Ph.D. students from Swiss Federal Institute of Technology made some noise in the science community when they successfully simulated a 45-qubit quantum circuit–the largest ever simulation of a quantum computer to date.
The two students, Thomas Häner and Damien Steiger performed the computations at the National Energy Research Scientific Computing Center (NERSC). This DOE Office of Science User Facility exists at the U.S. Department of Energy’s Lawrence Berkeley National Laboratory.
As it stands, researchers have been studying quantum computing for decades. It all began when Paul Benioff first applied quantum theory to computers in 1981.
Modern day computers use digital computing which requires all data to be encoded in binary digits (bits). On the other hand, Benioff’s quantum computer or Quantum Turing machine is a theoretical model which requires the use of quantum bits in its computation.
Unlike the regular bit which can only be 1 or 0, a quantum bit or qubit can be in superposition. This is a state which allows it to hold more information. A quantum bit can contain a combination of 2 or more bits(1 or 0) by using superdense coding. The superposition state of qubits will allow a quantum computer to work on a million computations at once. A regular desktop computer can only work on one.
As a result, modern researchers like Häner and Steiger are pushing the limits of our generation’s most advanced supercomputers to develop future quantum computers. Using the fastest computing machines help these experts discover quantum computing breakthroughs. These will be useful in revolutionizing material science, machine learning, quantum chemistry, and cryptography.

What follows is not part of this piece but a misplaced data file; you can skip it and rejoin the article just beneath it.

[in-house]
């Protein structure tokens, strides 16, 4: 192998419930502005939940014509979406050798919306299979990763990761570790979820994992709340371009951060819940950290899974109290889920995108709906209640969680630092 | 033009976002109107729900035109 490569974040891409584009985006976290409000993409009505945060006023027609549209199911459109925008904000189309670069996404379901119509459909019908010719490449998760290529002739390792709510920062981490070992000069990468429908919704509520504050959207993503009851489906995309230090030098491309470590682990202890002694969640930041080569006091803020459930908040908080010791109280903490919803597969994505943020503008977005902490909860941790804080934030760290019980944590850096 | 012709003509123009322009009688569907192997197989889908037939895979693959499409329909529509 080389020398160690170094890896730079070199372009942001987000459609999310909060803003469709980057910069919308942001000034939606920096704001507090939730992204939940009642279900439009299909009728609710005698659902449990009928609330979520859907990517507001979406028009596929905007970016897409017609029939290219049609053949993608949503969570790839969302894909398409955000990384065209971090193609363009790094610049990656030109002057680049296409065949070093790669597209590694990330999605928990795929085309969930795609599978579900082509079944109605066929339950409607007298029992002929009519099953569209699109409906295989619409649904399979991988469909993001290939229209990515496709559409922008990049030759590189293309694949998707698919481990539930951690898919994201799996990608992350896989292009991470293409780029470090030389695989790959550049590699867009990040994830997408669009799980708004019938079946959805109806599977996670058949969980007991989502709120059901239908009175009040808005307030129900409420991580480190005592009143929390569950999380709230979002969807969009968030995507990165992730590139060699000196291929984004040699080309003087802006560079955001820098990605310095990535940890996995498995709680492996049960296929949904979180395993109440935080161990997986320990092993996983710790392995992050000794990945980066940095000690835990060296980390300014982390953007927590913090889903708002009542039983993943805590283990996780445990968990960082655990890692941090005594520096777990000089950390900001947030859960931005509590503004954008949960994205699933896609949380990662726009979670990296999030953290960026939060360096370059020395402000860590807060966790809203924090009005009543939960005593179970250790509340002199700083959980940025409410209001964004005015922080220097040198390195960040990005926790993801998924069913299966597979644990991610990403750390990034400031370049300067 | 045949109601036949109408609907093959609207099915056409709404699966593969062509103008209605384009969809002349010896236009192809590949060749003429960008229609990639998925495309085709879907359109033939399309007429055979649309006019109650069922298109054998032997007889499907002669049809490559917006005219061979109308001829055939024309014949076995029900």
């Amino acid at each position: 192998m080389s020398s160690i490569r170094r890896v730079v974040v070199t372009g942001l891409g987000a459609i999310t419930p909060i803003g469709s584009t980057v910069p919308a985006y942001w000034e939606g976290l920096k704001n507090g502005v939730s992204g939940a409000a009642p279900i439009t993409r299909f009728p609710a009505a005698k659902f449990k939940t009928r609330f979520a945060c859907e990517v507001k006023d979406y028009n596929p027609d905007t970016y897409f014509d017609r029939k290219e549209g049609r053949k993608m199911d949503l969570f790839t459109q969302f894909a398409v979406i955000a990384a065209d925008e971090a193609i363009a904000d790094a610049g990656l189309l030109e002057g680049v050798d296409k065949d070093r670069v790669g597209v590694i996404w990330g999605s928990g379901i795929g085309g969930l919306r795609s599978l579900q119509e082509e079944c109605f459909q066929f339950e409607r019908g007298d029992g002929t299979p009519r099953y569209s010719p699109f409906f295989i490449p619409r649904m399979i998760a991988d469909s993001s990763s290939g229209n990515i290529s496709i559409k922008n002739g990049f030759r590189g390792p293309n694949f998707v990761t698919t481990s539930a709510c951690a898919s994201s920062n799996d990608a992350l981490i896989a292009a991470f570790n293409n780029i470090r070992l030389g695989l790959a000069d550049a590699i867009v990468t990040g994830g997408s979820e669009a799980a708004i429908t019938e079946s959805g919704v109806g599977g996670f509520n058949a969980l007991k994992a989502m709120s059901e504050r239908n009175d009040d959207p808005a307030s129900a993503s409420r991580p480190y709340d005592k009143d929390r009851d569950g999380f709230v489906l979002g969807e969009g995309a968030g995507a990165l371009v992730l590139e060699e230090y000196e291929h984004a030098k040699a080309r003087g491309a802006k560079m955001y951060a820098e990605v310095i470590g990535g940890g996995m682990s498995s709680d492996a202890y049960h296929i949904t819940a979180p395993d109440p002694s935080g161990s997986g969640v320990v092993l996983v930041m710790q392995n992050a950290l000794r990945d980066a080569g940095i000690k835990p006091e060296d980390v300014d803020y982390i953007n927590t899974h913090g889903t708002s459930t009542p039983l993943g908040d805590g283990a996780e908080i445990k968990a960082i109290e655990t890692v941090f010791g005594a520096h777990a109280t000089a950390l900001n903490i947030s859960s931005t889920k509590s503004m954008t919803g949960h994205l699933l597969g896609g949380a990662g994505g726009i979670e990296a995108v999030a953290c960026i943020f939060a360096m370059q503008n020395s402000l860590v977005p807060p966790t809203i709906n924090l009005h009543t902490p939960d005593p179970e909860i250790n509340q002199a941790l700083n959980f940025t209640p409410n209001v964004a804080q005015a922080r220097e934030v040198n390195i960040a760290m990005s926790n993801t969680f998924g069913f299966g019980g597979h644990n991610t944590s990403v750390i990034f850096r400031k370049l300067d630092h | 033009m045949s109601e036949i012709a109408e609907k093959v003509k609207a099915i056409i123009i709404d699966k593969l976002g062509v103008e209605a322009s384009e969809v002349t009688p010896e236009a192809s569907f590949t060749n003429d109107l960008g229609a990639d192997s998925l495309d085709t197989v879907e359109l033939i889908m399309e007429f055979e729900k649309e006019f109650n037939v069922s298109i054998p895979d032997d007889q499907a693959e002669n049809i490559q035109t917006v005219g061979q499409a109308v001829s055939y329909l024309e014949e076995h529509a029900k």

The Largest Quantum Device Simulating a 45-Qubit Circuit
Using Knights Landing-based Cori II machine at Lawrence Berkeley National Laboratory, Häner and Steiger succeeded in simulating a 45-qubit circuit–the largest quantum device to date.
Cori II is NERCS’ newest supercomputer that has 9,304 compute nodes, each one outfitted with one 68-core Intel “Knights Landing” Xeon Phi 7250 processor, linked with the Cray Aries interconnect. The machine has a total peak performance of 29.1 petaflops and 1 PB of aggregate memory. For their simulation, Häner and Steiger only used 8,192 nodes and 0.5PB of memory which enabled them to achieve an average of 0.428 petaflops.The first in #QuantumComputing. Students simulate a 45-qubit quantum circuit!Click To Tweet
Based on their research paper, Häner and Steiger followed Google’s proposal of using low-depth random quantum circuits simulation to demonstrate quantum supremacy. On their paper, the duo said:
“The execution of low-depth random quantum circuits is not scientifically useful on its own but running such circuits is of great use to calibrate, validate, and benchmark near-term quantum devices.”
Aside from 45-qubit, the duo was also able to simulate 30-, 36-, and 42-qubit quantum circuits. Moving forward, both Häner and Steiger expressed their determination to perform more quantum circuit simulations in the future. The two researchers are hoping to use solid-state drives to store larger wave functions that will enable them to simulate more qubits.